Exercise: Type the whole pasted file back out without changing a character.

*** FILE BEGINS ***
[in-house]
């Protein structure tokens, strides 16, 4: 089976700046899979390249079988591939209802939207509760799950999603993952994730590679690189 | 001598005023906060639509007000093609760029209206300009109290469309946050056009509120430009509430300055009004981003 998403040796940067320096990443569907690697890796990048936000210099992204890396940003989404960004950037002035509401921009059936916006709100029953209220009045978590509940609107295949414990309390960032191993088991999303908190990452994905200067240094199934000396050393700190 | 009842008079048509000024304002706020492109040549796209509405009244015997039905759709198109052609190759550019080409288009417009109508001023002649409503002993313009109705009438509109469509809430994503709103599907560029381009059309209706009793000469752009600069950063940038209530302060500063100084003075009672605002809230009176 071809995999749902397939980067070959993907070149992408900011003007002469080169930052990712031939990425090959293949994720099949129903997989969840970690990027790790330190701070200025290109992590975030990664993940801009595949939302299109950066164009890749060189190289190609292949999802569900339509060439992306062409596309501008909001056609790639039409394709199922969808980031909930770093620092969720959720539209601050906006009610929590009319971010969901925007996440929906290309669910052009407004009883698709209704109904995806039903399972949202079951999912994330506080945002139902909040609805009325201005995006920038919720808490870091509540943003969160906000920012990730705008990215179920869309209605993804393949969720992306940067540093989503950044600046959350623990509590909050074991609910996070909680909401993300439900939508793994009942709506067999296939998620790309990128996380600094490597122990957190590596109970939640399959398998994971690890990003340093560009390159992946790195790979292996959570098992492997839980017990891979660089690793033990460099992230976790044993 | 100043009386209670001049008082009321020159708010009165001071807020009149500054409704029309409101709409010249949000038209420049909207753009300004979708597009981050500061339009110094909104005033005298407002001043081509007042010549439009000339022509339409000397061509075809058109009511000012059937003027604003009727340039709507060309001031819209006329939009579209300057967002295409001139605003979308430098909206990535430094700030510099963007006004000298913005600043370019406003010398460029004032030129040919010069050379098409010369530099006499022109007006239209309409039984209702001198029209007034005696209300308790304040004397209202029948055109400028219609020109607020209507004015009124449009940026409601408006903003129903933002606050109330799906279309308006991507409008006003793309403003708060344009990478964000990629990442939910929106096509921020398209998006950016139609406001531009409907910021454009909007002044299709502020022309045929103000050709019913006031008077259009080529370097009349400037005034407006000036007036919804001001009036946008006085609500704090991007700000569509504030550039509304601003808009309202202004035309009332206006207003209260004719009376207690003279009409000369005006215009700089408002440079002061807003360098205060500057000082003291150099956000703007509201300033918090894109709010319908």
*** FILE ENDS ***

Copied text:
[in-house]
């Protein structure tokens, strides 16, 4: 089976700046899979390249079988591939209802939207509760799950999603993952994730590679690189 | 001598005023906060639509007000093609760029209206300009109290469309946050056009509120430009509430300055009004981003 998403040796940067320096990443569907690697890796990048936000210099992204890396940003989404960004950037002035509401921009059936916006709100029953209220009045978590509940609107295949414990309390960032191993088991999303908190990452994905200067240094199934000396050393700190 | 009842008079048509000024304002706020492109040549796209509405009244015997039905759709198109052609190759550019080409288009417009109508001023002649409503002993313009109705009438509109469509809430994503709103599907560029381009059309209706009793000469752009600069950063940038209530302060500063100084003075009672605002809230009176 071809995999749902397939980067070959993907070149992408900011003007002469080169930052990712031939990425090959293949994720099949129903997989969840970690990027790790330190701070200025290109992590975030990664993940801009595949939302299109950066164009890749060189190289190609292949999802569900339509060439992306062409596309501008909001056609790639039409394709199922969808980031909930770093620092969720959720539209601050906006009610929590009319971010969901925007996440929906290309669910052009407004009883698709209704109904995806039903399972949202079951999912994330506080945002139902909040609805009325201005995006920038919720808490870091509540943003969160906000920012990730705008990215179920869309209605993804393949969720992306940067540093989503950044600046959350623990509590909050074991609910996070909680909401993300439900939508793994009942709506067999296939998620790309990128996380600094490597122990957190590596109970939640399959398998994971690890990003340093560009390159992946790195790979292996959570098992492997839980017990891979660089690793033990460099992230976790044993 | 100043009386209670001049008082009321020159708010009165001071807020009149500054409704029309409101709409010249949000038209420049909207753009300004979708597009981050500061339009110094909104005033005298407002001043081509007042010549439009000339022509339409000397061509075809058109009511000012059937003027604003009727340039709507060309001031819209006329939009579209300057967002295409001139605003979308430098909206990535430094700030510099963007006004000298913005600043370019406003010398460029004032030129040919010069050379098409010369530099006499022109007006239209309409039984209702001198029209007034005696209300308790304040004397209202029948055109400028219609020109607020209507004015009124449009940026409601408006903003129903933002606050109330799906279309308006991507409008006003793309403003708060344009990478964000990629990442939910929106096509921020398209998006950016139609406001531009409907910021454009909007002044299709502020022309045929103000050709019913006031008077259009080529370097009349400037005034407006000036007036919804001001009036946008006085609500704090991007700000569509504030550039509304601003808009309202202004035309009332206006207003209260004719009376207690003279009409000369005006215009700089408002440079002061807003360098205060500057000082003291150099956000703007509201300033918090894109709010319908």